Summit County and the Uinta Basin took different approaches to vaccines and have vastly different results, Robert Gehrke explains

Summit County once was among the worst Covid hotspots in the U.S., but large-scale vaccination has yielded the best results in the state.

(Francisco Kjolseth | The Salt Lake Tribune) Robert Gehrke.

On the map, the Tri-County Health District — which includes Daggett, Duchesne and Uinta counties — is right next door to the Summit County district, but the two could not possibly be farther apart in their response to the COVID pandemic and the trajectory of the disease over the last six months.

It’s a Tale of Two Districts, with one living through the worst of times and the other, if not the best, certainly much, much better. And the difference between the two is simple and obvious: Vaccines work.

If you remember back what seems like a decade to when the pandemic began, Summit County was ravaged by the virus. It was for a period of time one of the hottest hot spots in the entire United States.

It stayed at or near the top of the state when it came to having the highest per capita infection rate. Even in April, it had the third-highest infection rate, with nearly one out of every eight residents having tested positive for the virus.

The Tri-County district, meantime, was consistently posting some of the state’s lowest infection rates month after month.

But after large-scale vaccination rollouts began in January and February and the delta variant began to spread around the same time, the two health districts took shockingly different paths.

In Summit, residents turned out in droves to get their shots, so much so that as of this week 86% of the eligible residents had been fully vaccinated and 98% of eligible residents had received at least one shot — easily the best rate in the state.

Across the border in the Tri-County district, it’s the opposite story. Fewer than two out of every five eligible residents are fully vaccinated and less than half have had a first shot — the lowest rate in the state.

The results, as you might imagine, are predictable.

Over the last five months, Summit County’s average monthly infection rate is 30% lower than it was in February, March and April of this year — even as cases around the rest of the state have shot up.

Tri-County has experienced an 90% increase over the same span and, over the past four months, has had more people per capita infected than any other district in the state. It is 27% higher than the second-highest — Tooele County — and 2.7 times the rate in Summit.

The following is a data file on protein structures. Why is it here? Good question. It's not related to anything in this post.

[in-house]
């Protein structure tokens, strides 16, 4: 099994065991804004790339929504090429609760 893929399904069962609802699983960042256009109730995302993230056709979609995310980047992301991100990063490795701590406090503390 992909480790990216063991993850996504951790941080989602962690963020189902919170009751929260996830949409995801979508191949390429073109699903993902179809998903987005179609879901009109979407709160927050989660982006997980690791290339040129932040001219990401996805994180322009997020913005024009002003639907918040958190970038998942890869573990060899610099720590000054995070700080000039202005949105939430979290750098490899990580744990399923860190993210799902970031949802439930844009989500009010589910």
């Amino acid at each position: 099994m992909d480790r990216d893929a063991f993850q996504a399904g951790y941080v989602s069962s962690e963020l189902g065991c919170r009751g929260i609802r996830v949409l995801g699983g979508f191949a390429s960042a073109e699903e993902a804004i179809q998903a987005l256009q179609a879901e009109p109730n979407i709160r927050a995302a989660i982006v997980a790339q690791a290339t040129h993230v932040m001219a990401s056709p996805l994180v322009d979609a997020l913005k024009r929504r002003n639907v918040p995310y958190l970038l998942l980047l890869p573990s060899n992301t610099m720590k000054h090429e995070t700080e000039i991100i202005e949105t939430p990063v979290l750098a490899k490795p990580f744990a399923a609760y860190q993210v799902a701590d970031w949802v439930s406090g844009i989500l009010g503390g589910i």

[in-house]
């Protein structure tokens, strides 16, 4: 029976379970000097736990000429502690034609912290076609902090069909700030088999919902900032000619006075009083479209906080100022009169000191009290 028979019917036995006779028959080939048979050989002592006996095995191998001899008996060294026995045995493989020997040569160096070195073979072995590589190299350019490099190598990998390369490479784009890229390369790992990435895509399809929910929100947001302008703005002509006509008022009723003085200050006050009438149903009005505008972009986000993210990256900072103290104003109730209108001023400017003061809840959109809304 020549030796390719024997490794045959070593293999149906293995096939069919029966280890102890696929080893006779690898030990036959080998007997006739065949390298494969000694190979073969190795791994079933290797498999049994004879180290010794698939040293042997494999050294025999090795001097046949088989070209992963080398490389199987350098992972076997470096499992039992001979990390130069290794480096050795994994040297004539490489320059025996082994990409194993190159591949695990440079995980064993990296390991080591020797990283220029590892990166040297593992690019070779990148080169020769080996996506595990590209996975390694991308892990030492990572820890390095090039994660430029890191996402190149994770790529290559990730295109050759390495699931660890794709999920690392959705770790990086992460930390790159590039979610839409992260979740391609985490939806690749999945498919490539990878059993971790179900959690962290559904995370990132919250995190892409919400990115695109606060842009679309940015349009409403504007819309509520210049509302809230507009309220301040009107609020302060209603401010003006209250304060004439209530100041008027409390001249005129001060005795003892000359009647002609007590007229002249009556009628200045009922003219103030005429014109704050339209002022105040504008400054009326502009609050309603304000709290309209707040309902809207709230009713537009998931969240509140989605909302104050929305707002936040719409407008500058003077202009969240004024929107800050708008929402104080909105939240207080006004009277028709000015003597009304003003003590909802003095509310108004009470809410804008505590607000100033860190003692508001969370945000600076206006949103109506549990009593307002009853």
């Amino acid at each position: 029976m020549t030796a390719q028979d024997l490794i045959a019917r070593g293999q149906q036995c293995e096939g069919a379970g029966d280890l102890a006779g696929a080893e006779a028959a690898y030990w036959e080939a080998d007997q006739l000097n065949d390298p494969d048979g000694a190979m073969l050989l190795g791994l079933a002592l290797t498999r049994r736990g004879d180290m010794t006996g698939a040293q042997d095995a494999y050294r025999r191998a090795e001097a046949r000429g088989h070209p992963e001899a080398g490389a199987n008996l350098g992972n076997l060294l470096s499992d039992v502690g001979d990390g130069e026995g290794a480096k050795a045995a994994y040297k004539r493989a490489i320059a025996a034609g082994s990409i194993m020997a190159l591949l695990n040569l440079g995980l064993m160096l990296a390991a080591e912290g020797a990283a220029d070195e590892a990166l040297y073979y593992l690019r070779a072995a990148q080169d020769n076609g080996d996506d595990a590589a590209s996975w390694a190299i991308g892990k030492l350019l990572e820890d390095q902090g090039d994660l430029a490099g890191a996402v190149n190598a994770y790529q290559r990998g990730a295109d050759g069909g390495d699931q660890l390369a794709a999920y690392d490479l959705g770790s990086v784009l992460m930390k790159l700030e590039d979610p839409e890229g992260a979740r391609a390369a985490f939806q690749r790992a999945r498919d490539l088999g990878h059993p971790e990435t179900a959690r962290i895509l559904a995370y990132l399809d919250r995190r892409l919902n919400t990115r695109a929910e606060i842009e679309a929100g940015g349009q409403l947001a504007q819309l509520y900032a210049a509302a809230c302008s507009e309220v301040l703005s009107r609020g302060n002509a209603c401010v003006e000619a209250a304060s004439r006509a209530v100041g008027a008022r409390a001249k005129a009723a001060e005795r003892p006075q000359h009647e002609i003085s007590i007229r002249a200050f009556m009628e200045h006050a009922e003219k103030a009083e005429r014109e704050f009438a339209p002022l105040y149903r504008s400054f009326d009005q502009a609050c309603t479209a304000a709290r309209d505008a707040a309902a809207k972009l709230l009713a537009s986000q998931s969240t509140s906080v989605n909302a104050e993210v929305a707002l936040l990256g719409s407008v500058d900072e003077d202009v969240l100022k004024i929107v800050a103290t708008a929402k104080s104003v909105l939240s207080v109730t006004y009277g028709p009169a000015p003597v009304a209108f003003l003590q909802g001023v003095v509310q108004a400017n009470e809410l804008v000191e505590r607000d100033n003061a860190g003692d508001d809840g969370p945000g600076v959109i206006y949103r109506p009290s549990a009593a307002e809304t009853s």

“It truly is a marvel of science that we have this vaccine available in such a short matter of time,” Dr. Phil Bondurant, director of the Summit County Health Department, told me recently. “The outcome we’re experiencing is what anybody in a public health position … and the community as a whole would want to see coming out of the COVID response.”

The health department, he said, can only offer the shots. It’s up to individuals to get them. So he credits the residents of the county who jumped at the chance to get vaccinated.

“I’m super proud of Summit County as a whole, but I’m not surprised by the response we’ve received,” Bondurant said.

Unfortunately, it’s not just infections where Tri-County is suffering the consequences of its low vaccination rate.

A year into the pandemic, just 251 residents in the three counties were hospitalized due to COVID. But, in the last seven months, there have been another 446 residents hospitalized, a hospitalization rate that is more than double the second-highest district and nearly triple the state average.

And in that same span, Tri-County is tied with the Central Utah Health District for having the highest death rate in the state, as well.

By now, the vast majority of us know the vaccines work. But when I waded into these numbers, I had no idea how stark the turn-around would be.

On one hand, you have Summit, which suffered through the first year of the pandemic but had residents who stampeded to get vaccinated and now enjoy the lowest infection rate and the second-lowest hospitalization rate in recent months.

And you have the neighboring health district, which had experienced the lowest infection rate, but with low vaccinations and the emergence of the delta variant is now enduring shockingly high infection rates, the highest hospitalization rate and the highest rate of deaths in the state.

The takeaway could not possibly be more clear.

“[Getting vaccinated] is critical. It’s crucial. It’s key,” said Bondurant of the Summit County experience. “It’s been the driving force, because it really is the end game to this pandemic — reaching that threshold of 80% vaccinated, that has been a very important part of where we are now.”

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